When Rosine Ndayishimiye ’18 returned to her native Rwanda, and found herself working on a farm, she marveled at how the twists and turns in life can lead you to unexpected places. “I never thought in my life I would do agriculture. I didn’t see that coming,” she says. “The only relationship I had with farming was that I ate.”
And yet in the summer of 2018, not long after graduating from Babson College, she arrived at Nova Farm, a 15-acre parcel located in Kayonza District in eastern Rwanda. Knowing that the farm could make an outsized impact on her beloved homeland, Ndayishimiye had agreed to help run it, despite not knowing anything about agriculture at the time. Even the most rudimentary terms were lost on her. “I had to learn the language of farming,” she says. “I had to start from the basics.”
She wasn’t worried. Babson may be not be an agricultural school, but it taught her an entrepreneurial mindset, an innovating and improvising way of thinking that prepared her well for any challenge. “I wasn’t afraid,” she says. “Babson trains entrepreneurs of all kinds. You can be a problem solver in any industry.”
More than a year later, Nova Farm is thriving, growing much-needed grain to produce affordable feed for farm animals. It’s also serving to train local farmers on improved agricultural methods. With the farm’s success, Ndayishimiye brings a dream, one that she has long harbored, to fruition.
Ndayishimiye’s entrepreneurial path to Babson, and ultimately to Nova Farm, began in high school. That’s when she and 10 of her friends, all members of their school’s entrepreneurship club, started a fruit-selling business.
They didn’t take the business too seriously, at least at first. They were just curious about entrepreneurship and started the venture on a lark. But then that business grew, and Ndayishimiye and her friends saw how much people depended on their avocados and bananas. Eventually, the business was so busy that they had to hire an employee, and the friends saw how she used that job to support herself and her family.
“I wasn’t afraid. Babson trains entrepreneurs of all kinds. You can be a problem solver in any industry.”
Rosine Ndayishimiye ’18
“It made me realize how big of an impact this business was having,” Ndayishimiye says. “It was the first thing that opened my eyes to the power of entrepreneurship.”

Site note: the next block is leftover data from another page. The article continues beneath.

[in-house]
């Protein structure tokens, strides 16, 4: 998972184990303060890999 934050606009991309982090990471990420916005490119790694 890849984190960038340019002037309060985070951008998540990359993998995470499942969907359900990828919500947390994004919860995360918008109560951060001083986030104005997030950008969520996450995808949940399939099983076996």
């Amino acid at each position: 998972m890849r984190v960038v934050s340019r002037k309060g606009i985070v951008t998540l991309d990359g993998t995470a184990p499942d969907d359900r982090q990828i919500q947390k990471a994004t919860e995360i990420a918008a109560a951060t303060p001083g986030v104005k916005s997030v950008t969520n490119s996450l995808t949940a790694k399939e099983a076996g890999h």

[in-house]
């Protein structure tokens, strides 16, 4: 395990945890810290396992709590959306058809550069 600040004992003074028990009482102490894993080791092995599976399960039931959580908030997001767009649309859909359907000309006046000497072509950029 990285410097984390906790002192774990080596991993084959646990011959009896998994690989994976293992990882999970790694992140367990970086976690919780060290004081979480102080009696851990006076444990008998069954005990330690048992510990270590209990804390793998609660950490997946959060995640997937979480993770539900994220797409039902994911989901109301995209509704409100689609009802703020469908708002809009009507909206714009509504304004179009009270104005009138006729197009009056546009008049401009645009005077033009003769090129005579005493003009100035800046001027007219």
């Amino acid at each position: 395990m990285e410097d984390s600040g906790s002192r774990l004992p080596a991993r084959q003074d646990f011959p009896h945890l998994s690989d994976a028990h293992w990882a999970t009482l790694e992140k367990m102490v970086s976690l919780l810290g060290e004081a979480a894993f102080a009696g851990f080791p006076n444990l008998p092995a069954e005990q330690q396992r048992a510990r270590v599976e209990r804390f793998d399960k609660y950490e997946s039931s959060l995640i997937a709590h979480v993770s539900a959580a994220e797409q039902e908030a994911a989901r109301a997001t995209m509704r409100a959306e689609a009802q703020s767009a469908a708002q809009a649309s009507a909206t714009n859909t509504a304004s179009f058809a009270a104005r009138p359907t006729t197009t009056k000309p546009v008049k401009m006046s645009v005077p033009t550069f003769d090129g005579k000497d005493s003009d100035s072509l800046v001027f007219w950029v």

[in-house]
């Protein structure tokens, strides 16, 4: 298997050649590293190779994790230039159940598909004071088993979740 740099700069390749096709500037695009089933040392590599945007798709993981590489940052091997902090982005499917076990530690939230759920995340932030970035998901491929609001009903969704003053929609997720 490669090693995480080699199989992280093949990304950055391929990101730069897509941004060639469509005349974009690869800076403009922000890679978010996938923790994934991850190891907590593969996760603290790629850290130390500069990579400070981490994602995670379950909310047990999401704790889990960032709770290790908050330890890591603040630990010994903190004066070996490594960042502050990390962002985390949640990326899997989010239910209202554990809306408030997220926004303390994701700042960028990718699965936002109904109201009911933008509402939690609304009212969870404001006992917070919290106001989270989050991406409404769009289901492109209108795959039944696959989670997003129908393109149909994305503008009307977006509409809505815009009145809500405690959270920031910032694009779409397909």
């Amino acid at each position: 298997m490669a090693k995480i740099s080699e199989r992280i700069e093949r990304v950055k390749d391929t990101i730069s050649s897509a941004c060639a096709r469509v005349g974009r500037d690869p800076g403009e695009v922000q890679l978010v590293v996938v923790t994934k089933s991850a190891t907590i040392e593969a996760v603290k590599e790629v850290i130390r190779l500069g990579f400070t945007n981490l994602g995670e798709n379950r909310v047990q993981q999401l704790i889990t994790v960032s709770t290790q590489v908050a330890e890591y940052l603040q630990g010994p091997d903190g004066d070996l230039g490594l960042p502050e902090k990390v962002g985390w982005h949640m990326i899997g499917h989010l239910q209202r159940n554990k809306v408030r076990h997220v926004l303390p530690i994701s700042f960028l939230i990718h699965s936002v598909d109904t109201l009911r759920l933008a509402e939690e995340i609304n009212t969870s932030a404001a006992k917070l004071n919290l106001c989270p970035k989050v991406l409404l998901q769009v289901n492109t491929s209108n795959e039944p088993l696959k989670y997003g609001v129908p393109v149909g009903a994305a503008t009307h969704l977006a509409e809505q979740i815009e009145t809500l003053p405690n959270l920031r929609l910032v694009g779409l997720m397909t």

Eager to learn more about entrepreneurship, she came to Babson as a Global Scholar. She dreamed of one day bringing her newly acquired entrepreneurial skills back to Rwanda to help make a difference of some kind. “I wanted to do something to move my country forward,” she says.
Where I Need to Be
While at Babson, Ndayishimiye came to realize that agriculture was an area where she could create a large impact in Rwanda. More than 70% of Rwandans farm, but most of that is subsistence farming on small parcels of land. The average Rwandan farm is less than an acre in size. “If we can increase productivity in this sector, it can affect many lives,” she says. “We can create more wealth and improvements in our economy.”
Of course, having an idea to work in farming is one thing. Making it a reality is quite another. “I didn’t know what to do or how to start,” Ndayishimiye says. “I didn’t know how to farm. I didn’t have land. I didn’t have money.”
That’s when she received an unexpected phone call from Bridge2Rwanda. Ndayishimiye previously had received support from the nonprofit organization, which works to develop students into leaders in Rwanda and East Africa, and it now had a proposition for her. The organization owned a farm, and it wanted to know if Ndayishimiye would manage it.
Ndayishimiye said yes. “This is where I need to be,” she thought.
Becoming a Farmer
Ndayishimiye has since grown to know agriculture, learning from fellow farmers and the trainings she has attended. Some people questioned why, as a college graduate, she decided on becoming a farmer, which is typically an occupation for the uneducated and poor in Rwanda.
But Ndayishimiye set out to make a difference, and she has. The grain the farm produces, which is turned into animal feed, helps to lower the price of meat, a vital source of protein that many Rwandans rarely eat because it’s too expensive. Furthermore, she travels the country training farmers on how to better manage crops, preserve soil, and increase yields, the student of agriculture having now become the teacher.
“I am really excited to be part of the agricultural transformation happening in Rwanda,” she says. “I can’t wait to see what will happen in the future.”
Posted in Entrepreneurship of All Kinds